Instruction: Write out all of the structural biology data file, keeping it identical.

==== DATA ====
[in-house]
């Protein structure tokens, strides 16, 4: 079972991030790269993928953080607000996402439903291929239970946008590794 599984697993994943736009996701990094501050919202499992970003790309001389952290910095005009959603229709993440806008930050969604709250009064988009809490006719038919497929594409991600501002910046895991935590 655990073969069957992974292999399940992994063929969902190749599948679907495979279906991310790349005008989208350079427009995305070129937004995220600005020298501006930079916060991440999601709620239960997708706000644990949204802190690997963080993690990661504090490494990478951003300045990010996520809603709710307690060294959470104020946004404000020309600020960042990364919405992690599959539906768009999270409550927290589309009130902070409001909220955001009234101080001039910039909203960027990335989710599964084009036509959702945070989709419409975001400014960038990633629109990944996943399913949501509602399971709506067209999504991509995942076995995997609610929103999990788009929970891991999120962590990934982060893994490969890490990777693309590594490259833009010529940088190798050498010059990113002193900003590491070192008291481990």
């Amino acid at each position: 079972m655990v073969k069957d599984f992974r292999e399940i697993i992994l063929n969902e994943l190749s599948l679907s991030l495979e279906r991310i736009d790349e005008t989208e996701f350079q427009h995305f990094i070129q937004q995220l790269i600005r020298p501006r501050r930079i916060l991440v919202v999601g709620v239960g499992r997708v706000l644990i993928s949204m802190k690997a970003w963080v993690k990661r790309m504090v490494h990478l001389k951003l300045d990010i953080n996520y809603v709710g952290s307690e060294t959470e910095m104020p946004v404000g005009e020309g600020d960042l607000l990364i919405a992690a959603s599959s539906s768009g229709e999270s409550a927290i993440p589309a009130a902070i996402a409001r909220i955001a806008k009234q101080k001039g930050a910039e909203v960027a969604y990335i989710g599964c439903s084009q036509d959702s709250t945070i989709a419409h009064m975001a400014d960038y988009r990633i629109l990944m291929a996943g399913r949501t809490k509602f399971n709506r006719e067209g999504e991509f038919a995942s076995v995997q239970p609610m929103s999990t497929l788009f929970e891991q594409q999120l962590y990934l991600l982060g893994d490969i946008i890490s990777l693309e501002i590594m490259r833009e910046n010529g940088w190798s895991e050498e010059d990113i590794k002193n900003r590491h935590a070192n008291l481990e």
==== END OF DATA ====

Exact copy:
[in-house]
């Protein structure tokens, strides 16, 4: 079972991030790269993928953080607000996402439903291929239970946008590794 599984697993994943736009996701990094501050919202499992970003790309001389952290910095005009959603229709993440806008930050969604709250009064988009809490006719038919497929594409991600501002910046895991935590 655990073969069957992974292999399940992994063929969902190749599948679907495979279906991310790349005008989208350079427009995305070129937004995220600005020298501006930079916060991440999601709620239960997708706000644990949204802190690997963080993690990661504090490494990478951003300045990010996520809603709710307690060294959470104020946004404000020309600020960042990364919405992690599959539906768009999270409550927290589309009130902070409001909220955001009234101080001039910039909203960027990335989710599964084009036509959702945070989709419409975001400014960038990633629109990944996943399913949501509602399971709506067209999504991509995942076995995997609610929103999990788009929970891991999120962590990934982060893994490969890490990777693309590594490259833009010529940088190798050498010059990113002193900003590491070192008291481990």
């Amino acid at each position: 079972m655990v073969k069957d599984f992974r292999e399940i697993i992994l063929n969902e994943l190749s599948l679907s991030l495979e279906r991310i736009d790349e005008t989208e996701f350079q427009h995305f990094i070129q937004q995220l790269i600005r020298p501006r501050r930079i916060l991440v919202v999601g709620v239960g499992r997708v706000l644990i993928s949204m802190k690997a970003w963080v993690k990661r790309m504090v490494h990478l001389k951003l300045d990010i953080n996520y809603v709710g952290s307690e060294t959470e910095m104020p946004v404000g005009e020309g600020d960042l607000l990364i919405a992690a959603s599959s539906s768009g229709e999270s409550a927290i993440p589309a009130a902070i996402a409001r909220i955001a806008k009234q101080k001039g930050a910039e909203v960027a969604y990335i989710g599964c439903s084009q036509d959702s709250t945070i989709a419409h009064m975001a400014d960038y988009r990633i629109l990944m291929a996943g399913r949501t809490k509602f399971n709506r006719e067209g999504e991509f038919a995942s076995v995997q239970p609610m929103s999990t497929l788009f929970e891991q594409q999120l962590y990934l991600l982060g893994d490969i946008i890490s990777l693309e501002i590594m490259r833009e910046n010529g940088w190798s895991e050498e010059d990113i590794k002193n900003r590491h935590a070192n008291l481990e």